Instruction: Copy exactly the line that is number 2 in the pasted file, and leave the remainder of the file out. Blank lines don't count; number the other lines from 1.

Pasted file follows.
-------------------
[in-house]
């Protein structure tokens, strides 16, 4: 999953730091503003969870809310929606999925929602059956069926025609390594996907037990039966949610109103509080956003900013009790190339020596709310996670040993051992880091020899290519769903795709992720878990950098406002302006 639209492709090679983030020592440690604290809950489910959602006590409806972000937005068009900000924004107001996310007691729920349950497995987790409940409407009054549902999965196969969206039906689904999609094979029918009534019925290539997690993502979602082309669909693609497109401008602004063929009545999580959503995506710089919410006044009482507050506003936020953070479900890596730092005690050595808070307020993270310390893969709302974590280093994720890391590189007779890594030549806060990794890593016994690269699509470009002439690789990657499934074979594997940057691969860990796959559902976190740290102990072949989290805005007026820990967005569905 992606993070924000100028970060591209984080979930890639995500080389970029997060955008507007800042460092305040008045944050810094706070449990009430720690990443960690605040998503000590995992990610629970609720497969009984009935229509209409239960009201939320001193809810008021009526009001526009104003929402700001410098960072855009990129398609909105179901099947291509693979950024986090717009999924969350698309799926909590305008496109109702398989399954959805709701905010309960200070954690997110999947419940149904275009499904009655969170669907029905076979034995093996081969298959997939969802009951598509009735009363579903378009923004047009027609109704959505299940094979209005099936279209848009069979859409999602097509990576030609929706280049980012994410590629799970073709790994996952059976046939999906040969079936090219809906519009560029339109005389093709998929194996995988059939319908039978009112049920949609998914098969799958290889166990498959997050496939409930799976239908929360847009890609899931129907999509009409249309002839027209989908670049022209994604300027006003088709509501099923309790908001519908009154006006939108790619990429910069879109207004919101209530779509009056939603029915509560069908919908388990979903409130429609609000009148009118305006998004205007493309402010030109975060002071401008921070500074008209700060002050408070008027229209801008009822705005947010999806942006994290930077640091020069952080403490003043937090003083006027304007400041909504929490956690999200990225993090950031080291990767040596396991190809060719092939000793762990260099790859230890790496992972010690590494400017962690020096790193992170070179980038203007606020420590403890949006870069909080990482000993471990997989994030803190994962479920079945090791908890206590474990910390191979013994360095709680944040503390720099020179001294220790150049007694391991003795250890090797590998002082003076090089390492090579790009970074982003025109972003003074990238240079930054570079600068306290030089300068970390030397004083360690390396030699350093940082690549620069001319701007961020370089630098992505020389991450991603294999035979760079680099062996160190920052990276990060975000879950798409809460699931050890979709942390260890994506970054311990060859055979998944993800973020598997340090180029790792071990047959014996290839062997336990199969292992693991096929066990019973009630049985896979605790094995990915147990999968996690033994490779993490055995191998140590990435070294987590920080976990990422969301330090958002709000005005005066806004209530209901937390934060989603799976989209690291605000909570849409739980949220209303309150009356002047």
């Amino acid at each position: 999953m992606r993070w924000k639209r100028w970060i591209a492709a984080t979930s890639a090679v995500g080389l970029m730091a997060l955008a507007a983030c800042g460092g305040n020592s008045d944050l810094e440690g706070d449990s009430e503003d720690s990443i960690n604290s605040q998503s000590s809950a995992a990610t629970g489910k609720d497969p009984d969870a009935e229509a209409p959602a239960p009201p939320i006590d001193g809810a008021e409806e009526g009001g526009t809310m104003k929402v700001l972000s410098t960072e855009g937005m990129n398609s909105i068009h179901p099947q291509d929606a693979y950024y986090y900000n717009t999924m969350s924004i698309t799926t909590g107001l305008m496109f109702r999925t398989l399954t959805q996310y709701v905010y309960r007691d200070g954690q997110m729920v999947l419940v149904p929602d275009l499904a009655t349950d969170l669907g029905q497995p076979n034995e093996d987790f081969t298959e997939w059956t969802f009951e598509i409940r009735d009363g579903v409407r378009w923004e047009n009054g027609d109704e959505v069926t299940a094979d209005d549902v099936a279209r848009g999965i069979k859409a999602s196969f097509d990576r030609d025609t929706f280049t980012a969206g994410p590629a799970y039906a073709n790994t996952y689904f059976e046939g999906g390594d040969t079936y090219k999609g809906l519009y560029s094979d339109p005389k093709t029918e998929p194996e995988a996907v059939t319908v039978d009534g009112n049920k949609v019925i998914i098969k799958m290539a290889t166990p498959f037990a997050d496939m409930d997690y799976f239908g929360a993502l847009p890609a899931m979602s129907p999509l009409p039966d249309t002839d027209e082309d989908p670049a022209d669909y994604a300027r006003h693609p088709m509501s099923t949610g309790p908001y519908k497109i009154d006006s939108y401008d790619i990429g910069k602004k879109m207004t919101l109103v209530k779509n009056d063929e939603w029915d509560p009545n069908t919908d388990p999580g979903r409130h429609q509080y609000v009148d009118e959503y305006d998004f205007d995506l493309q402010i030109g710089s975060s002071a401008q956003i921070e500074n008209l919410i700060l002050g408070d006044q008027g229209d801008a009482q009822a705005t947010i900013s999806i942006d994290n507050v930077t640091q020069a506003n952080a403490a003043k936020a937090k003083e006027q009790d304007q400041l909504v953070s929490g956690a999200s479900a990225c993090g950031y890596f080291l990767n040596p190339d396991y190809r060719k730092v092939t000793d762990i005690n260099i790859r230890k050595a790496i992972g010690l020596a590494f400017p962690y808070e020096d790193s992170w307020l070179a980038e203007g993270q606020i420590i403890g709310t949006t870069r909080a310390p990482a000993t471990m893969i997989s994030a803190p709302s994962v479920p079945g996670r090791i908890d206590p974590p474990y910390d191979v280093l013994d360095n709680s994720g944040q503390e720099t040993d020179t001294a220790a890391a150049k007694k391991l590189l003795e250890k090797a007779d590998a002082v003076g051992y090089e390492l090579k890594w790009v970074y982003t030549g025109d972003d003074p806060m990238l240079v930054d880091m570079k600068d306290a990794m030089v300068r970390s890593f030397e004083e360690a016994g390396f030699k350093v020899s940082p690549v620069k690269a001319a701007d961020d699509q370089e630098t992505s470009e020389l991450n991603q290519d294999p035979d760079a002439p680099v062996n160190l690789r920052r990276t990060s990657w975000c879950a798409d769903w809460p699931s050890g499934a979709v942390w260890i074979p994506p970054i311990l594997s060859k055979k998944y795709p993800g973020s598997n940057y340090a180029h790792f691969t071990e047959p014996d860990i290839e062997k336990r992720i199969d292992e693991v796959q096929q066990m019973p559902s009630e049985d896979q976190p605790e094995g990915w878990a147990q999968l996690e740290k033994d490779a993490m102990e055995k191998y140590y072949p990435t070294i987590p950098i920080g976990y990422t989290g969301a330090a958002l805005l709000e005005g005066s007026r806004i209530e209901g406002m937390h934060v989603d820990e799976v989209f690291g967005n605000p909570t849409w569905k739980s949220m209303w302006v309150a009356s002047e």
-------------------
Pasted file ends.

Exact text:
């Protein structure tokens, strides 16, 4: 999953730091503003969870809310929606999925929602059956069926025609390594996907037990039966949610109103509080956003900013009790190339020596709310996670040993051992880091020899290519769903795709992720878990950098406002302006 639209492709090679983030020592440690604290809950489910959602006590409806972000937005068009900000924004107001996310007691729920349950497995987790409940409407009054549902999965196969969206039906689904999609094979029918009534019925290539997690993502979602082309669909693609497109401008602004063929009545999580959503995506710089919410006044009482507050506003936020953070479900890596730092005690050595808070307020993270310390893969709302974590280093994720890391590189007779890594030549806060990794890593016994690269699509470009002439690789990657499934074979594997940057691969860990796959559902976190740290102990072949989290805005007026820990967005569905 992606993070924000100028970060591209984080979930890639995500080389970029997060955008507007800042460092305040008045944050810094706070449990009430720690990443960690605040998503000590995992990610629970609720497969009984009935229509209409239960009201939320001193809810008021009526009001526009104003929402700001410098960072855009990129398609909105179901099947291509693979950024986090717009999924969350698309799926909590305008496109109702398989399954959805709701905010309960200070954690997110999947419940149904275009499904009655969170669907029905076979034995093996081969298959997939969802009951598509009735009363579903378009923004047009027609109704959505299940094979209005099936279209848009069979859409999602097509990576030609929706280049980012994410590629799970073709790994996952059976046939999906040969079936090219809906519009560029339109005389093709998929194996995988059939319908039978009112049920949609998914098969799958290889166990498959997050496939409930799976239908929360847009890609899931129907999509009409249309002839027209989908670049022209994604300027006003088709509501099923309790908001519908009154006006939108790619990429910069879109207004919101209530779509009056939603029915509560069908919908388990979903409130429609609000009148009118305006998004205007493309402010030109975060002071401008921070500074008209700060002050408070008027229209801008009822705005947010999806942006994290930077640091020069952080403490003043937090003083006027304007400041909504929490956690999200990225993090950031080291990767040596396991190809060719092939000793762990260099790859230890790496992972010690590494400017962690020096790193992170070179980038203007606020420590403890949006870069909080990482000993471990997989994030803190994962479920079945090791908890206590474990910390191979013994360095709680944040503390720099020179001294220790150049007694391991003795250890090797590998002082003076090089390492090579790009970074982003025109972003003074990238240079930054570079600068306290030089300068970390030397004083360690390396030699350093940082690549620069001319701007961020370089630098992505020389991450991603294999035979760079680099062996160190920052990276990060975000879950798409809460699931050890979709942390260890994506970054311990060859055979998944993800973020598997340090180029790792071990047959014996290839062997336990199969292992693991096929066990019973009630049985896979605790094995990915147990999968996690033994490779993490055995191998140590990435070294987590920080976990990422969301330090958002709000005005005066806004209530209901937390934060989603799976989209690291605000909570849409739980949220209303309150009356002047």